Choose the most appropriate forms, have to, don’t have to, must, mustn’t, to complete the following sentences.
must/mustn’t, have to/don’t have to – form
Use must + infinitive without to
Must is a modal verb, and modal verbs are followed by an infinitive without to.
- I must go to the doctor. (NOT I
must to goto the doctor.)
Modal verbs don’t add -s after he/she/it.
- He must come with us. (NOT He
must comeswith us.)
Use must/mustn’t in negatives and questions
Must is an auxiliary verb. This means that it has a negative and an interrogative form. Do not use do/did in negatives and questions.
- We mustn’t arrive early. (NOT We
don’t mustarrive early.)
- Must we arrive early? (NOT
Do we mustarrive early?)
have to/don’t have to
Use do and did in negatives and questions
The verb have in have to is not an auxiliary verb. Use do/don’t, does/doesn’t, did/didn’t in questions and negative sentences in present and past.
- Do you have to get up early tomorrow? (NOT
Have you toget up early tomorrow?)
- Did you have to buy a new sound card?
- We don’t have to stay until the end.
The verb have in have to cannot be contracted to ‘ve.
- I have to study for the exam tomorrow. (NOT
I’ve to studyfor the exam tomorrow.)
Past and future forms
Only have to has a past and a future form. Must does not have a past or a future form.
- Yesterday, I had to take a taxi. (NOT Yesterday, I
musttake a taxi)
- You will have to take a taxi if it rains tomorrow. (NOT You
will musttake a taxi.)
must vs have to / mustn’t vs don’t have to – meaning
Rules and obligations
We use have to to talk about rules and obligations, something that is necessary.
- I have to get to work before 7 tomorrow.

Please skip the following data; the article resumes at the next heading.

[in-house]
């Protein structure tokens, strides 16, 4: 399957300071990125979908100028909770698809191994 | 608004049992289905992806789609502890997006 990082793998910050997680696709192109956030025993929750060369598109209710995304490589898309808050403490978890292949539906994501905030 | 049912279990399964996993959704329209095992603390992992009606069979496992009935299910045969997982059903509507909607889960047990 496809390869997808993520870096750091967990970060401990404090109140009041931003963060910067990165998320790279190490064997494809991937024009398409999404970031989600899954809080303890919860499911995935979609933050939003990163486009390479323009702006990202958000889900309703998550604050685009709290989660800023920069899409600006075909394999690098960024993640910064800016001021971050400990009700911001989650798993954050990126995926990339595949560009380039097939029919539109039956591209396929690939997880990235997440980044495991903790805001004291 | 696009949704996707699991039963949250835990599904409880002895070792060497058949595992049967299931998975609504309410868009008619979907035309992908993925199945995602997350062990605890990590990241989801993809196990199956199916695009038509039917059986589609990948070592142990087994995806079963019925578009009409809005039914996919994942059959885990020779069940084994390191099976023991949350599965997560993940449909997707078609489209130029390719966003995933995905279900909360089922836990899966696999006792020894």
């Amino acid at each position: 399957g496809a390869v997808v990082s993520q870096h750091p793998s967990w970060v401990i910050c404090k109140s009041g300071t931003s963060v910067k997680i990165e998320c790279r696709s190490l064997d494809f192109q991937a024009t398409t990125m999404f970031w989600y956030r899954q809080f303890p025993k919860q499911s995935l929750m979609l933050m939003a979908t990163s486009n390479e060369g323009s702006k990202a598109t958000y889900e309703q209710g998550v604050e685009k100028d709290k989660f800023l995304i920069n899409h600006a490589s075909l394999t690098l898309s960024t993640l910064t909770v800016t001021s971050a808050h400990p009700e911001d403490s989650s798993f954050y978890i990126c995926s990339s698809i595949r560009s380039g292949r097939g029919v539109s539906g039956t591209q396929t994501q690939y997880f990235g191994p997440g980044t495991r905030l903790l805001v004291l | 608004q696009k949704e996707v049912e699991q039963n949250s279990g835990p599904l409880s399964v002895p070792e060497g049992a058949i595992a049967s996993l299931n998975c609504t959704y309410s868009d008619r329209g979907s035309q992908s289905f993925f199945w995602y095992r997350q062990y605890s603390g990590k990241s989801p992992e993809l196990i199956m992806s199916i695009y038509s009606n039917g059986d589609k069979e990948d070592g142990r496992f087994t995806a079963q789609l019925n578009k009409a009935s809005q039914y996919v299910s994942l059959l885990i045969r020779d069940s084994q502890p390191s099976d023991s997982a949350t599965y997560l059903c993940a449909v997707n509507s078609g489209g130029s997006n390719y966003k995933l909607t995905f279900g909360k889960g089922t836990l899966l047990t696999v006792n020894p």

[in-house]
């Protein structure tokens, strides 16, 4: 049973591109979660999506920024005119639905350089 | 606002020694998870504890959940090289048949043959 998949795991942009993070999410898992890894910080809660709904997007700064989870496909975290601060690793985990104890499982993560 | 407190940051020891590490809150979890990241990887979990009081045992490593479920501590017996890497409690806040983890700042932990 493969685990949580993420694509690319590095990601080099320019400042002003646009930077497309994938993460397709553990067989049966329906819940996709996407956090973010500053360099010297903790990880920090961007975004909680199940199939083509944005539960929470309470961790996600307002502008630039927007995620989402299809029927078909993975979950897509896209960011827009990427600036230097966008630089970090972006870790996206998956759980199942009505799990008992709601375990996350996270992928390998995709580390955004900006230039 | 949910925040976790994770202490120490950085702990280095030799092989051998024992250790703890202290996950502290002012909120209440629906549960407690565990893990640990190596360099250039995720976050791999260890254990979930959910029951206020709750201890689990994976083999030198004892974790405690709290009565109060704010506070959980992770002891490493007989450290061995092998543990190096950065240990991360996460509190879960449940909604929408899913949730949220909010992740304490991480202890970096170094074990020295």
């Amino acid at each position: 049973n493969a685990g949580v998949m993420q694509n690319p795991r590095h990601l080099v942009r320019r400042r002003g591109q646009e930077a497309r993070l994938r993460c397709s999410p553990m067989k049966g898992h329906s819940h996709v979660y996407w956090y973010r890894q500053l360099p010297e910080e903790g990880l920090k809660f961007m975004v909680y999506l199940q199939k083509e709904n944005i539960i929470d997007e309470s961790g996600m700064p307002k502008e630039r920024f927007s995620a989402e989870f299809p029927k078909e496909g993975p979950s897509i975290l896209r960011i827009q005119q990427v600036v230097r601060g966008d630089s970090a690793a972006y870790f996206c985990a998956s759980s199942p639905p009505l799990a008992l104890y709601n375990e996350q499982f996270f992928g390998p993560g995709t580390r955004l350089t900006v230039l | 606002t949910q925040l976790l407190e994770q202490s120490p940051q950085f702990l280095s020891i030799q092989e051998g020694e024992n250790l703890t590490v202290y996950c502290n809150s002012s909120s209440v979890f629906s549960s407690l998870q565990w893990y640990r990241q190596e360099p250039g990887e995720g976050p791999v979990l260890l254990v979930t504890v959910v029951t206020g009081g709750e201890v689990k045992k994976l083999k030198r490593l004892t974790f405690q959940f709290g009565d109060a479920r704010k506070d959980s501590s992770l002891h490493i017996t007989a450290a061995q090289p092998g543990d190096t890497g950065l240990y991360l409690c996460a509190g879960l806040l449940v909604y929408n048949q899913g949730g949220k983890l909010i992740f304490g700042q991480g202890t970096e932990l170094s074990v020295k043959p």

- The car broke down and we had to call a taxi.
Rules and obligations
Must is very similar to have to. We use must + infinitive (without to) to talk about rules and obligations.
- I must go to the doctor.
- I must get up early tomorrow.
don’t have to
Don’t need to – not necessary
If you don’t have to do something, it means that you ‘don’t need to’ do something (there is no obligation). You can do it but you don’t need to do it if you don’t want to do it.
- You don’t have to pick me up at the station. I can take a taxi. (=You can pick me up, but you don’t need to do it).
Use mustn’t to talk about something that you can’t do. It’s necessary that you don’t do it.
- You mustn’t call me before 8. (=You can’t call me before 8.)
- I mustn’t lose my concentration now.
must vs have to
Obligation from the speaker
We normally use must when to talk about obligations that come from the opinion of the speaker. The speaker thinks it’s necessary or important to do something.
- MANAGER: You must get up early tomorrow. The meeting is at nine. (=The obligation comes from the manager. The manager thinks it’s necessary.)
- DOCTOR: You must stop smoking. (=It’s the doctor’s opinion. The doctor thinks it’s necessary.)
- SMOKER: I must stop smoking. (=It’s the smoker’s opinion. The smoker thinks it’s necessary to stop smoking.)
We normally use have to when there’s an external obligation. The obligation doesn’t come from the speaker’s opinion; another person thinks it’s necessary.
- WORKER: We have to get up early tomorrow. The meeting is at nine. (=The obligation comes from the manager, not from the worker.)
- SMOKER: I have to stop smoking. (=It’s the doctor’s opinion, not the smoker’s opinion. The doctor thinks it’s necessary.)
mustn’t vs don’t have to
don’t have to
You don’t need to do it; not necessary; no obligation
Don’t have to and mustn’t have opposite meanings. We say that we don’t have to do something when we don’t need to do something; we can do it, but it’s not necessary.
- You don’t have to wait here. (=You can do it, but it’s not necessary)
Prohibition; it’s necessary that you don’t do it
We say that we mustn’t do something when we cannot do something; it is necessary that we don’t do something.
- You mustn’t wait here. (=You cannot do it; it’s against the rules)